{silver belle}

Surrounded by tinsel and songs of silver bells, it’s only natural to think of donning shimmery things for the holidays.  Can you ever go wrong with silver sequins? So often saved for the night, I prefer to toss a little sparkle on for the day, when the light can really play and dazzle.

1. giuda finds lulu, 2. stockholm streetstyle via lace & tea 3. dress, design, decor

{the beauty you can’t see: the most striking form of all}

This is a guest post by Ashley Ambirge, author of the famous Middle Finger Project and beautiful life expert. {Yes that’s her in the picture below.} I invited her to post on my blog to share her vision of living beautifully in hopes that her words will inspire you to live a life that you feel is beautiful. In light of her new book and the approaching new year, I believe this is perfect timing. You can visit Ash’s blog for more worl-rocking, soul-shakingly good inspiration and check out her new book here.

Typically, when we think of beauty we imagine the red-lipped woman who confidently struts down a New York sidewalk in her best heels, her long brown hair swaying back and forth behind her, along with all of the men she leaves speechless along her path.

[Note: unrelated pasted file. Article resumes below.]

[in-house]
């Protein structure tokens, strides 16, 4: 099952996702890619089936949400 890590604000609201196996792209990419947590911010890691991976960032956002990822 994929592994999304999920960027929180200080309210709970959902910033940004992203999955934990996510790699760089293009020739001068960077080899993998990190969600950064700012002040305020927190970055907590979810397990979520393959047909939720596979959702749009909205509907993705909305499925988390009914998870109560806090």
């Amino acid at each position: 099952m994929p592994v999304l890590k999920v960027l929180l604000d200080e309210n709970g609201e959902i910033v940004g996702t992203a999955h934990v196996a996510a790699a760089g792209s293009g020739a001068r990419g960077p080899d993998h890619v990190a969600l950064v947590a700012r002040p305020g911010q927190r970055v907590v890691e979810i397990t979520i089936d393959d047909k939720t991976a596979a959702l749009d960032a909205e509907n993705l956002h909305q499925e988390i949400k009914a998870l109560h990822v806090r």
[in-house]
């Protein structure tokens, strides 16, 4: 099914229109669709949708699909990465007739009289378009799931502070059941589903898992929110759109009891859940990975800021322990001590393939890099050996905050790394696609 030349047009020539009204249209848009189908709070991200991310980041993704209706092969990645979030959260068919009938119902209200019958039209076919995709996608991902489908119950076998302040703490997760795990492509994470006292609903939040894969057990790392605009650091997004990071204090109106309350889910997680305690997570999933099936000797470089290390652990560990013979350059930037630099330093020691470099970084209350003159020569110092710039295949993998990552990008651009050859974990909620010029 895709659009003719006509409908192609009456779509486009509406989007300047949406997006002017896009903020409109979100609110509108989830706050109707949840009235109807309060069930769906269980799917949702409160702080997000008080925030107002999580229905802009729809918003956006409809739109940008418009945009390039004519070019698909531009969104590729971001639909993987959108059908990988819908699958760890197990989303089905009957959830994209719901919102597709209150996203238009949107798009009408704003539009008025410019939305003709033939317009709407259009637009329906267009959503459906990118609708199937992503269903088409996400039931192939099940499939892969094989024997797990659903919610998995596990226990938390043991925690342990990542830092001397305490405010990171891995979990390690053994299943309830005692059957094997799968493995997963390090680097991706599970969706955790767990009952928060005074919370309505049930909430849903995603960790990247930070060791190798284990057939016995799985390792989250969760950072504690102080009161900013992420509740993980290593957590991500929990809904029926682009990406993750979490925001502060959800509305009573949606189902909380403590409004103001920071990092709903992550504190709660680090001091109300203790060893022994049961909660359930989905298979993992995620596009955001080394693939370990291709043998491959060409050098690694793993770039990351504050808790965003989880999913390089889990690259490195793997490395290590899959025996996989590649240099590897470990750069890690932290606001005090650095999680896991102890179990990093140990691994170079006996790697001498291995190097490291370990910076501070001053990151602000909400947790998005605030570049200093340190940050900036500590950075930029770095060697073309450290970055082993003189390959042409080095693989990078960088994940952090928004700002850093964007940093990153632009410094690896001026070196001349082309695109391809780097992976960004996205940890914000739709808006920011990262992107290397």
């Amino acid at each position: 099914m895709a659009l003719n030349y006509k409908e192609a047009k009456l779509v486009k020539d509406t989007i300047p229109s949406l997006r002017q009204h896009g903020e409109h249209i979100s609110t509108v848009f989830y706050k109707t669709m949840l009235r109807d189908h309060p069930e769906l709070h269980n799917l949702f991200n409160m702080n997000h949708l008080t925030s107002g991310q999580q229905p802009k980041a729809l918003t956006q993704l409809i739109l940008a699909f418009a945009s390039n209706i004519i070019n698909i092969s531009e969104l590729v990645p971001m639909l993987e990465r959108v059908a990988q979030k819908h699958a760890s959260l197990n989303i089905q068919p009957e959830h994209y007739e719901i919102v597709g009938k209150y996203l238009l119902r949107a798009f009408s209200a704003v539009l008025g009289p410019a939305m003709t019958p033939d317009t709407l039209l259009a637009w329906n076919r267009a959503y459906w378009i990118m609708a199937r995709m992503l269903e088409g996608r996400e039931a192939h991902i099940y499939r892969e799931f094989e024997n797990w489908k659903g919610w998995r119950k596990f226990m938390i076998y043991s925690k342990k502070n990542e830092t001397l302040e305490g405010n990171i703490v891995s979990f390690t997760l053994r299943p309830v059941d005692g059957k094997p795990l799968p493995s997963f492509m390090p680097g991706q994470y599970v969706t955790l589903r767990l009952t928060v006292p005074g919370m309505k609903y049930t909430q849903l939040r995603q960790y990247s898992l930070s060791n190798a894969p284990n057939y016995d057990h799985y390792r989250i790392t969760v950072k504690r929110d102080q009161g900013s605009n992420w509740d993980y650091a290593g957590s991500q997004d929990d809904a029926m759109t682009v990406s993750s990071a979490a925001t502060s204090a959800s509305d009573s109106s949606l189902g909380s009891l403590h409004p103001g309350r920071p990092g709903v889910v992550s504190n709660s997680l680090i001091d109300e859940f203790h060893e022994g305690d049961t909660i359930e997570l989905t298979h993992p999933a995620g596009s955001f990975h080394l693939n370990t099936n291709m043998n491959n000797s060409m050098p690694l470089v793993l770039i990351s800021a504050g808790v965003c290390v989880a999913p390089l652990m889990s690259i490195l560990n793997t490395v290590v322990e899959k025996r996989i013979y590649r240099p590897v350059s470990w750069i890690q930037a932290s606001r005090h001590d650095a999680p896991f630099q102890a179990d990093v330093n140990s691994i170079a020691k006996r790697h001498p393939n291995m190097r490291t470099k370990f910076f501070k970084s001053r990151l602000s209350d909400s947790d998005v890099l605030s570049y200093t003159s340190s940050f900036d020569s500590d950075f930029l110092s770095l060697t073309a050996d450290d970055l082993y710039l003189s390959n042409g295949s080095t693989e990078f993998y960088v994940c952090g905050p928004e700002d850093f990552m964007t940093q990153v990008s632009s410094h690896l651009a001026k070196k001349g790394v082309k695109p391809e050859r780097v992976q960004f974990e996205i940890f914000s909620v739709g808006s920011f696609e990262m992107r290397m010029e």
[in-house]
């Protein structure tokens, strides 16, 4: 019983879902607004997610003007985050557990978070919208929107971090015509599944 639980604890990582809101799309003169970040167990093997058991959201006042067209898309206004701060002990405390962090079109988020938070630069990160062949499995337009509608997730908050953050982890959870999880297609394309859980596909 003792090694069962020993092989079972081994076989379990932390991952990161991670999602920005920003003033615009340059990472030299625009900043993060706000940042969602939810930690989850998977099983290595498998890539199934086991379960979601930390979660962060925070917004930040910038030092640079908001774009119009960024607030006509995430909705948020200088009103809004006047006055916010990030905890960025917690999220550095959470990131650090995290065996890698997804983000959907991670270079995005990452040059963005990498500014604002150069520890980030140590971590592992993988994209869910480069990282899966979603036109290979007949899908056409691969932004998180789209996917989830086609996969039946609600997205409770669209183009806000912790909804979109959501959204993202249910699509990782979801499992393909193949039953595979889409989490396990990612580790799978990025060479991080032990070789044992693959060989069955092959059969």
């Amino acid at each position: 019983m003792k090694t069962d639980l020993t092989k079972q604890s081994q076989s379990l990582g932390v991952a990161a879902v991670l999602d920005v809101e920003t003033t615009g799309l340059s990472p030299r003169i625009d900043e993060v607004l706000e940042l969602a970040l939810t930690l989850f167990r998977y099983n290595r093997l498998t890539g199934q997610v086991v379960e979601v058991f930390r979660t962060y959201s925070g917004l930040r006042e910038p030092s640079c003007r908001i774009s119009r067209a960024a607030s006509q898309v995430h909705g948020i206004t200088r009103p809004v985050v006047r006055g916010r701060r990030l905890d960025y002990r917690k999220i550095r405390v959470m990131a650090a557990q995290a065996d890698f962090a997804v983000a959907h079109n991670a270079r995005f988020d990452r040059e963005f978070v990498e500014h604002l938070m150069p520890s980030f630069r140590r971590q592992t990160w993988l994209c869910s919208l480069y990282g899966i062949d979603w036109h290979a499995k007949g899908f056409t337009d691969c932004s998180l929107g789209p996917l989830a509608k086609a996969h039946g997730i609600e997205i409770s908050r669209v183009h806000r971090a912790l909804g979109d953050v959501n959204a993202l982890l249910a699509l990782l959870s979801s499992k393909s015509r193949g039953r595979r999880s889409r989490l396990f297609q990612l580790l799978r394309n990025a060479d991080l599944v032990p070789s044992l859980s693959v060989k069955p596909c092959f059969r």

Typically, when we think of beauty we imagine bold, breathtaking artwork that speaks to our souls in just the right way, that we just know we have got to have it.

Typically, when we think of beauty we imagine a vivid blue sky & a garden of bright orange tulips that run for miles beneath it.

Typically, when we think of beauty, we think of sexy aesthetics.

But there’s another kind of beauty—one that we often overlook because it isn’t tangible beauty, but rather, is a beauty that comes in the form of peace, of soul and of validating self-love.

It’s the beauty of living up to your potential.

So often, as we rush around in this life, trying to meet everyone’s demands, the days start to turn into weeks, the weeks into months, the months into years, and before we know it, we’ve woken up one day to wonder, “My goodness, where did the time go?”

It’s rare that we take a time out & ask ourselves hard, but valuable questions such as whether or not we actually are living up to our potential, or whether we’re just lettting life pass us by, and hanging on as tight as we can in the meanwhile.

But we should be asking ourselves these questions, because it’s only by asking the question that we can ever arrive at an answer.

And if the answer is no—that we aren’t living up to our own potential—then we’ve got to make some changes, and fast, because the beauty that lies behind our own potential is so well worth it, in every sense.

Because when we aren’t, we’re bound to experience prolonged feelings of anxiety, angst and disappointment—sometimes without ever knowing why.

And there’s nothing beautiful about that.